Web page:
11-Year-Old Boy With Autism Wins World Taekwondo Title
Lifestyle| | By Valerie Cools
One of the most difficult things autistic children have to overcome is the isolation that comes with the condition. In many ways, autism makes it harder for kids to socialize and take part in group activities.
Ethan Fineshriber, from Sandy, Utah, struggled with these issues after he was diagnosed at the age of three. Now 11 years old, not only has he found success and friends as a martial artist, he has officially become one of the best in the world, winning first place in the American Taekwondo Association championship earlier this month.
After his diagnosis, Fineshriber underwent several forms of therapy to help improve his communication and social skills. However, he remained very isolated.
“It hurt seeing Ethan have no friends, no birthday invitations, and no special people in his life, other than family,” his mother, Mara Fineshriber, wrote for Autism Speaks.
Three years ago, Mrs. Fineshriber decided to get her son involved in group sports, to get him to interact more, and drove him to the local taekwondo school. After some initial reluctance, he discovered he enjoyed the sport:
“For the first day, it was just learning those new moves, and it started getting me interested, like ‘I can learn this stuff and I can memorize this stuff. And then I can do more of it,’” Fineshriber told Fox 13 News.
It wasn’t long before he revealed a natural talent for martial arts.
“Ethan had an immediate affinity for the sport and it caused those around him to want to make friends,” writes his mother. “He finally fit in. He excelled. He began to speak more. He became more coordinated. And then… he began to win!”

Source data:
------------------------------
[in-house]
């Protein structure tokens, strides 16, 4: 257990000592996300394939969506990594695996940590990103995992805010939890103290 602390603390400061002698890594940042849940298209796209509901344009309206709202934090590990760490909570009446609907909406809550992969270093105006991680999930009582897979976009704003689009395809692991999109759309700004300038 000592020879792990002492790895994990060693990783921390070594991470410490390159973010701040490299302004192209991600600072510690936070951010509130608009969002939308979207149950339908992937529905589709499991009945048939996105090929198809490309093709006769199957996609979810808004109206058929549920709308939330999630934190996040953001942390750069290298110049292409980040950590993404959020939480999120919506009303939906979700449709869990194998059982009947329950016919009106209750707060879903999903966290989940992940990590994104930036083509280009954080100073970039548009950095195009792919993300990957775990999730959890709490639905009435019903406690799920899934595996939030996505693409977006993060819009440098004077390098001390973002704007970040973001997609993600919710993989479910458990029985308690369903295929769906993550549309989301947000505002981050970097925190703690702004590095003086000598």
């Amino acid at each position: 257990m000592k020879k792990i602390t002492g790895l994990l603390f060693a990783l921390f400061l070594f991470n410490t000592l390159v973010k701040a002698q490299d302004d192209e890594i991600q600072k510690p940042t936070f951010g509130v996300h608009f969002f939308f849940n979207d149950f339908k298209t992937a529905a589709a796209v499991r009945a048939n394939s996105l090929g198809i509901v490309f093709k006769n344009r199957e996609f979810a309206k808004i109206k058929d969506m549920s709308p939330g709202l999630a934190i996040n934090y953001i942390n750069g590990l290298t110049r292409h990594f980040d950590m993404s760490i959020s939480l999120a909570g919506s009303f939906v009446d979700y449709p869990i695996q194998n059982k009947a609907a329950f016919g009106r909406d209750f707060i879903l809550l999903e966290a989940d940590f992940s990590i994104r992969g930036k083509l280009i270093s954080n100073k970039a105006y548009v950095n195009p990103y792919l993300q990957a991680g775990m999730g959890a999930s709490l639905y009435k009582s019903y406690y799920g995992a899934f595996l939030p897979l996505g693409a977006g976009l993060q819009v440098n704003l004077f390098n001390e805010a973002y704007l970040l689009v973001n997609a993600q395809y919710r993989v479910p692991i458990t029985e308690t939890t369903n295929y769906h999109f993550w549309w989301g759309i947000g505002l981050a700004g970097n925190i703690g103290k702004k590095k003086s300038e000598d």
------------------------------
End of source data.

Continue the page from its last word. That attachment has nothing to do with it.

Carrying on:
After winning a national competition, Fineshriber set out to win a world title. After narrowly losing and taking second place in 2015, he accomplished his goal this year, after only three years of training.
His mother told Fox News 13 that, after Fineshriber obtained a perfect score, his friends rushed the ring and hoisted him up on their shoulders – another great accomplishment for someone who once struggled to make friends.
Thanks to martial arts, Fineshriber is now a popular, well-adjusted boy. Autism no longer prevents him from interacting and socializing.
“Most people who meet him have no idea he has autism,” writes his mother. “Those that do, are in awe of how far he has come! He’s learned a lot and loves to give back. He enjoys teaching martial arts and loves his many friends more than words can convey.”
It sounds like taekwondo helped Fineshriber win at every level.